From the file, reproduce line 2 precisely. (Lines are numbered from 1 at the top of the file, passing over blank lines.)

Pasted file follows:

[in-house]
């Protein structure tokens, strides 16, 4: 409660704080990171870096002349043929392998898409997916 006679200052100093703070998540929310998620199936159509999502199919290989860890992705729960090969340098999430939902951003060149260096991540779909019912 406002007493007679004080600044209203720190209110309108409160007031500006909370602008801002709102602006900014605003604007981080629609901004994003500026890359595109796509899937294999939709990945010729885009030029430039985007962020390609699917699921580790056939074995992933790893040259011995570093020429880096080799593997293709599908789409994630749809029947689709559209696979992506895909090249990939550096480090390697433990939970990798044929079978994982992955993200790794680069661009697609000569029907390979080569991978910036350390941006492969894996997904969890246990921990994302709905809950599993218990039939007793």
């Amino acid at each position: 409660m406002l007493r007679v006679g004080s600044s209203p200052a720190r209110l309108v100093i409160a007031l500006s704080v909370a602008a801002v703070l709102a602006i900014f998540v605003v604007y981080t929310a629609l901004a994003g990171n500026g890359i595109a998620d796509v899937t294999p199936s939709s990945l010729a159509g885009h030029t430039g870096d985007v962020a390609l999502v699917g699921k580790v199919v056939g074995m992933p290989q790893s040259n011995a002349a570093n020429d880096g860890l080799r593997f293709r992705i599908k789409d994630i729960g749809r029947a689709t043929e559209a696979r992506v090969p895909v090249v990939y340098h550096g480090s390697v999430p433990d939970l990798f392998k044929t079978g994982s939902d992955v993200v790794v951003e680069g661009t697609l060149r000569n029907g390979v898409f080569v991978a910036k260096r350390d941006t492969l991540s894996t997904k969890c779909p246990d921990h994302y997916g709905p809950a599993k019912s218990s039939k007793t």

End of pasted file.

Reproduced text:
């Protein structure tokens, strides 16, 4: 409660704080990171870096002349043929392998898409997916 006679200052100093703070998540929310998620199936159509999502199919290989860890992705729960090969340098999430939902951003060149260096991540779909019912 406002007493007679004080600044209203720190209110309108409160007031500006909370602008801002709102602006900014605003604007981080629609901004994003500026890359595109796509899937294999939709990945010729885009030029430039985007962020390609699917699921580790056939074995992933790893040259011995570093020429880096080799593997293709599908789409994630749809029947689709559209696979992506895909090249990939550096480090390697433990939970990798044929079978994982992955993200790794680069661009697609000569029907390979080569991978910036350390941006492969894996997904969890246990921990994302709905809950599993218990039939007793």